Geocaching and Letterboxing
May 9, 2012

Anyone who has ever gone on a scavenger hunt or loves stories about pirates searching for treasure can understand the joys of geocaching or letterboxing.

What Are They?

While the two activities differ a bit, the principle is the same with both: Find the hidden box. Both are excellent ways to get kids excited about exploring the outdoors. The adults in the party no doubt will enjoy themselves too.

In a nutshell, geocaching involves using a global positioning system (GPS) device to find a hidden container, or cache. Inside the cache you might find anything from trinkets for trading to a logbook in which you sign your name.

The terms "letterboxing" and "questing" are often used interchangeably with geocaching, but they are different. Letterboxing has a much longer history, dating back to the 1800s, and usually involves solving puzzles or elaborate clues. Participants use rubber stamps to record their discoveries.

Where Can You Find Them?

Getting started for either adventure is simple. Geocaching.com is the largest website dedicated to the outdoor sport, and it’s free to join. Search for geocaches by general location, degree of difficulty, or when the cache was last found. Letterboxing.org, also free to join, breaks down letterboxes by neighborhood. Looking for the most recent ones will make it more likely that you’ll be able to find them. If your kids are old enough, have them do this research and pick ones that appeal to them.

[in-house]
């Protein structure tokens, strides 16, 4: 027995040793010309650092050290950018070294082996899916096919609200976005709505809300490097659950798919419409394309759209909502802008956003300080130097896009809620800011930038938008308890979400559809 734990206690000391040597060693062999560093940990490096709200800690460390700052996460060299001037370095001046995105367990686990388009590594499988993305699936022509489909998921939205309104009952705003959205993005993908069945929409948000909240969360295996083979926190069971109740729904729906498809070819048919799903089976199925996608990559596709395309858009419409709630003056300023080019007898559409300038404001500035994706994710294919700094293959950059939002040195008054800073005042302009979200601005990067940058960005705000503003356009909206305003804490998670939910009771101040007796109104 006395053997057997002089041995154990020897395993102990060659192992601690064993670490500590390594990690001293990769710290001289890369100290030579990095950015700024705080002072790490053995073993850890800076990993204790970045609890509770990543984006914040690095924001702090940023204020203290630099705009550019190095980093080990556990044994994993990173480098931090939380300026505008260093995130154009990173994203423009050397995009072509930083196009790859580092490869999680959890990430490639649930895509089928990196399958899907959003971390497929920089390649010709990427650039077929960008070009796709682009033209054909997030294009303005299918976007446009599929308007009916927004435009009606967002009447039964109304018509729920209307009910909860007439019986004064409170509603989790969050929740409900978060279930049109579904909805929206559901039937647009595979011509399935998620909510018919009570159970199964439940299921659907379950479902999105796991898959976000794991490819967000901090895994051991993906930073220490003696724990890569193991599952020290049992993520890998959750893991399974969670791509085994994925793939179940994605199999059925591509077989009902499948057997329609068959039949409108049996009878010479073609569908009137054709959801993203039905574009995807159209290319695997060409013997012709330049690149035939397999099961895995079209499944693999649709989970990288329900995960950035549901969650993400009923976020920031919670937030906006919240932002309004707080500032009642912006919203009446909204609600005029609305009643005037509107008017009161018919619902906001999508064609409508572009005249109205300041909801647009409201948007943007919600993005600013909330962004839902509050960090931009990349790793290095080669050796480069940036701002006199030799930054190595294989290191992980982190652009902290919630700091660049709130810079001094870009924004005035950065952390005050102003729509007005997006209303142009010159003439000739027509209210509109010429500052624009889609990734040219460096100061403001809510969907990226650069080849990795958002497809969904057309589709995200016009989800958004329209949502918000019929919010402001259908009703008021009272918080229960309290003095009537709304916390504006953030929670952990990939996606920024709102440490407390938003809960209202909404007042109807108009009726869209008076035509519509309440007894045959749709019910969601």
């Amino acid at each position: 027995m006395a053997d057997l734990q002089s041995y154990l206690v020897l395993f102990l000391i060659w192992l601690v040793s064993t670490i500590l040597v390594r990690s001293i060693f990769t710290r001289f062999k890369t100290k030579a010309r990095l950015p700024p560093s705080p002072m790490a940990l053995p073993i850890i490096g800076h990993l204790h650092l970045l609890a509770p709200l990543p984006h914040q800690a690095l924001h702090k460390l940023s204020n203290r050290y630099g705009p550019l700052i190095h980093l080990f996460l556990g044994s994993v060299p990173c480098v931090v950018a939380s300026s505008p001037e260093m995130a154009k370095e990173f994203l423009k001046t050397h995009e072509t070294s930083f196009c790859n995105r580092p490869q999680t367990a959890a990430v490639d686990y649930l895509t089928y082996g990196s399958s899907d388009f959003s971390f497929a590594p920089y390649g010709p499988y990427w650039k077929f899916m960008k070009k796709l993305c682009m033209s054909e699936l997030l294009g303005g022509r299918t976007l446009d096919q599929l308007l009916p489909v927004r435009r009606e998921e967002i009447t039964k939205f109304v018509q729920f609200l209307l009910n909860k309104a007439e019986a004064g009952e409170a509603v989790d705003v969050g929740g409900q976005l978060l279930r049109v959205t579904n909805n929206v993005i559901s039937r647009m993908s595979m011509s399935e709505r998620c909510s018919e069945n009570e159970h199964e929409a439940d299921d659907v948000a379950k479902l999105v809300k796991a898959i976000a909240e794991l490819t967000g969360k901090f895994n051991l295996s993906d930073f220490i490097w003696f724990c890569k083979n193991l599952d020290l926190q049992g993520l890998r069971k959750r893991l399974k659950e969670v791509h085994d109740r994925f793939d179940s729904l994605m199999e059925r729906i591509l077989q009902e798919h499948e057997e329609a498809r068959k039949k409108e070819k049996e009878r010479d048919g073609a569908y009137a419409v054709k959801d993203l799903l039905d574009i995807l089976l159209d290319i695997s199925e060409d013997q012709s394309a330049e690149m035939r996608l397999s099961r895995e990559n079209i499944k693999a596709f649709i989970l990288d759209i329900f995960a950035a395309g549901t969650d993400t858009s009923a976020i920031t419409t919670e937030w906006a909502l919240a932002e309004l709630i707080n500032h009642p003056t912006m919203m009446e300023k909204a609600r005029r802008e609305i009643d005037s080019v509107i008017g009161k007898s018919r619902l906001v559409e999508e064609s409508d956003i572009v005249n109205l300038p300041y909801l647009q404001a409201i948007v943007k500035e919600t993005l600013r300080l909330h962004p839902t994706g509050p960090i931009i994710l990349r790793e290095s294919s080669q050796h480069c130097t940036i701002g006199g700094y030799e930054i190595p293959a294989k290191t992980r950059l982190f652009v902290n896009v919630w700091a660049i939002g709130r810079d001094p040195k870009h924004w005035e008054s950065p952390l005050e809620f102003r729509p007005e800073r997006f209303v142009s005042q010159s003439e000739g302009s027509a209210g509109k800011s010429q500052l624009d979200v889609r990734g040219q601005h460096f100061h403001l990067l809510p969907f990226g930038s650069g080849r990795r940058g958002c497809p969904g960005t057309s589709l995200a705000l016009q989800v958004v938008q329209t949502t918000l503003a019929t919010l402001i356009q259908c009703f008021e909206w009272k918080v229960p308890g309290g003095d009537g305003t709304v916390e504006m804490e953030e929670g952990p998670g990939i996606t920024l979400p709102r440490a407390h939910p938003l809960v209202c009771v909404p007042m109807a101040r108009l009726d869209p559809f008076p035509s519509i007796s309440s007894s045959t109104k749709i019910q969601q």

Plugging in my Roslindale neighborhood on the letterboxing site revealed ones in Franklin Park, the Arnold Arboretum, and Millennium Park, all popular places for children to have fun anyway.

The Mass Audubon Society offers what it calls quests at several of its properties, as does the Trustees of Reservations. The Trustees even has a new Quest Detective booklet where kids can record their visits.

Geocaching.com has an enormous inventory of caches, numbering in the thousands---when I put in my zip code, I found more than 2,000 within 20 miles! Fun themes include a toy car trading cache, one designed by Boy Scouts, and one where you have to be very stealthy so people don’t see you find the box near Jamaica Pond.

Before You Go

Be sure your kids understand that sometimes you won’t be able to find the boxes. Hiders often go to extremes to disguise them. Sometimes the boxes may have been put back in the wrong place, animals may have dragged them off, or vandals may have taken them. Geocache.com suggests that you plan on looking for several caches in the same region in case you can’t find one or, better yet, because it’s so much fun. Same goes for letterboxing.

Also, though not every adventure will involve rubber stamps and ink, having your child keep (and bring along) a journal to record their adventures is an excellent idea and makes a wonderful keepsake.

As always, parents should remind their children to respect the environment and follow Leave No Trace principles.

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